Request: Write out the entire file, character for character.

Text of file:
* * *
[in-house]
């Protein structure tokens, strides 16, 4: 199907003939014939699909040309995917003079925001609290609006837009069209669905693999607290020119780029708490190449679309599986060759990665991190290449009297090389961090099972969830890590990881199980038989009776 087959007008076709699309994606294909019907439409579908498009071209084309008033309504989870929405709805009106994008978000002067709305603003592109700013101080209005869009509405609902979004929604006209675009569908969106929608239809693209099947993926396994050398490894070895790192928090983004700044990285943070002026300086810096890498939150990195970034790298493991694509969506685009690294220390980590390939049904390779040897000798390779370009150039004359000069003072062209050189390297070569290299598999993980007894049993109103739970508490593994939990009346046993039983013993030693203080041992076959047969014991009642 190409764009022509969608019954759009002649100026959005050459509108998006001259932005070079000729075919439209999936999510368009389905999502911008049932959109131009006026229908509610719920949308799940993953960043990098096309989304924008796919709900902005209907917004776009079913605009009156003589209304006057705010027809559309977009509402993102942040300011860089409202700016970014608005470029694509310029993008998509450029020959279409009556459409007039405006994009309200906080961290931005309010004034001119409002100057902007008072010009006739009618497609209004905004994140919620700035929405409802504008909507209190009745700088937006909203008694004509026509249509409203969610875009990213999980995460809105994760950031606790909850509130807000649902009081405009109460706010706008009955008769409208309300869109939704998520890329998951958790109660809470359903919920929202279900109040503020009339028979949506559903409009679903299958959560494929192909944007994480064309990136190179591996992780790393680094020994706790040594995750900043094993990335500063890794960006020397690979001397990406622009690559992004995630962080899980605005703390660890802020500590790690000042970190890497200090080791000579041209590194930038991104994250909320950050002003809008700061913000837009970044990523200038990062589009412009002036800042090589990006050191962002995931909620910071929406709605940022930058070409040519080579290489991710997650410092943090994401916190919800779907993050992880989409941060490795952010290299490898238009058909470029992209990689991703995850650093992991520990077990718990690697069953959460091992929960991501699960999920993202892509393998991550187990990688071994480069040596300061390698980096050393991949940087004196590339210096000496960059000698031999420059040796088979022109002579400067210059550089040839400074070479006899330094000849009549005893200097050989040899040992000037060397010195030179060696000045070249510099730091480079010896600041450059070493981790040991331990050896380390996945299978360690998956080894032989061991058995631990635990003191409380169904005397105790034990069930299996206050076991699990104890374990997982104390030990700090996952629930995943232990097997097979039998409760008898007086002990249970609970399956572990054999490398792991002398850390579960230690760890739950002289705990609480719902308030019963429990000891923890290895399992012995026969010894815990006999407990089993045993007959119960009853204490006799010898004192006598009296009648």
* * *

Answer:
[in-house]
């Protein structure tokens, strides 16, 4: 199907003939014939699909040309995917003079925001609290609006837009069209669905693999607290020119780029708490190449679309599986060759990665991190290449009297090389961090099972969830890590990881199980038989009776 087959007008076709699309994606294909019907439409579908498009071209084309008033309504989870929405709805009106994008978000002067709305603003592109700013101080209005869009509405609902979004929604006209675009569908969106929608239809693209099947993926396994050398490894070895790192928090983004700044990285943070002026300086810096890498939150990195970034790298493991694509969506685009690294220390980590390939049904390779040897000798390779370009150039004359000069003072062209050189390297070569290299598999993980007894049993109103739970508490593994939990009346046993039983013993030693203080041992076959047969014991009642 190409764009022509969608019954759009002649100026959005050459509108998006001259932005070079000729075919439209999936999510368009389905999502911008049932959109131009006026229908509610719920949308799940993953960043990098096309989304924008796919709900902005209907917004776009079913605009009156003589209304006057705010027809559309977009509402993102942040300011860089409202700016970014608005470029694509310029993008998509450029020959279409009556459409007039405006994009309200906080961290931005309010004034001119409002100057902007008072010009006739009618497609209004905004994140919620700035929405409802504008909507209190009745700088937006909203008694004509026509249509409203969610875009990213999980995460809105994760950031606790909850509130807000649902009081405009109460706010706008009955008769409208309300869109939704998520890329998951958790109660809470359903919920929202279900109040503020009339028979949506559903409009679903299958959560494929192909944007994480064309990136190179591996992780790393680094020994706790040594995750900043094993990335500063890794960006020397690979001397990406622009690559992004995630962080899980605005703390660890802020500590790690000042970190890497200090080791000579041209590194930038991104994250909320950050002003809008700061913000837009970044990523200038990062589009412009002036800042090589990006050191962002995931909620910071929406709605940022930058070409040519080579290489991710997650410092943090994401916190919800779907993050992880989409941060490795952010290299490898238009058909470029992209990689991703995850650093992991520990077990718990690697069953959460091992929960991501699960999920993202892509393998991550187990990688071994480069040596300061390698980096050393991949940087004196590339210096000496960059000698031999420059040796088979022109002579400067210059550089040839400074070479006899330094000849009549005893200097050989040899040992000037060397010195030179060696000045070249510099730091480079010896600041450059070493981790040991331990050896380390996945299978360690998956080894032989061991058995631990635990003191409380169904005397105790034990069930299996206050076991699990104890374990997982104390030990700090996952629930995943232990097997097979039998409760008898007086002990249970609970399956572990054999490398792991002398850390579960230690760890739950002289705990609480719902308030019963429990000891923890290895399992012995026969010894815990006999407990089993045993007959119960009853204490006799010898004192006598009296009648």